【Our research interests】

1. Functions of glutamate transporters on the brain

Glutamate is a major excitatory neurotransmitter and plays an important role in neuronal plasticity and neurotoxicity in the central nervous system. Glutamate transport proteins provide the mechanism by which synaptically released glutamate is inactivated and kept below toxic levels in the extracellular space.

By now, five subtypes of high-affinity glutamate transporters have been identified in the mammalian central nervous system: GLT1, GLAST, EAAC1, EAAT4 and EAAT5. Our lab studies the physiological and pathological roles of glutamate transporter subtypes in the brain by combining molecular genetics, physiological and behavioral methods.

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2. Functional roles of glial cells in the brain

The central nervous system (CNS) houses two main kinds of cells, neurons and glia. According to the classical view of the CNS, glial cells merely provide structural and trophic support for neurons. Recent studies suggest that the active brain should no longer be regarded as a circuity of neuronal contacts, but as an integrated network of interactive neurons and glia.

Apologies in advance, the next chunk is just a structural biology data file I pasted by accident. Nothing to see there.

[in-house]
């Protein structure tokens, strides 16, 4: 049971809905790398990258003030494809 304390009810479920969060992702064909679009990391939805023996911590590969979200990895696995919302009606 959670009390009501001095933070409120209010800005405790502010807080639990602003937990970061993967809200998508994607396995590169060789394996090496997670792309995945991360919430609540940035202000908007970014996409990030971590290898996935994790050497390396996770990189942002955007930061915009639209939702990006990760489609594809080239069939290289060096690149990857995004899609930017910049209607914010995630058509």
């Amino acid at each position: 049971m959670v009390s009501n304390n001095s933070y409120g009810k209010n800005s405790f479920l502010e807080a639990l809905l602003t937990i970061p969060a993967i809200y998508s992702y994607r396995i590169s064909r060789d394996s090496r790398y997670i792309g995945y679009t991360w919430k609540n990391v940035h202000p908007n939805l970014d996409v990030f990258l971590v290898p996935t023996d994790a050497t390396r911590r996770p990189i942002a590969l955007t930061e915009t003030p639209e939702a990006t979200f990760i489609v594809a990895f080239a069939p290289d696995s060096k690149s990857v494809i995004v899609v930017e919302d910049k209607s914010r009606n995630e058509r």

Our lab studies the roles of glia-neuron interactions in brain development, higher brain function and mental diseases.

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3. Neural mechanism underlying adaptive animal behaviors under stress

The animals shows alternative behaviors, i.e., active (e.g., exploration and struggling) and passive coping (e.g., freezing and avoidance) under the acute and chronic stress. We begin to understand a role of monoamines such as dopamine and serotonin underlying the shift between those two different strategy to adapt to the environmental challenges.

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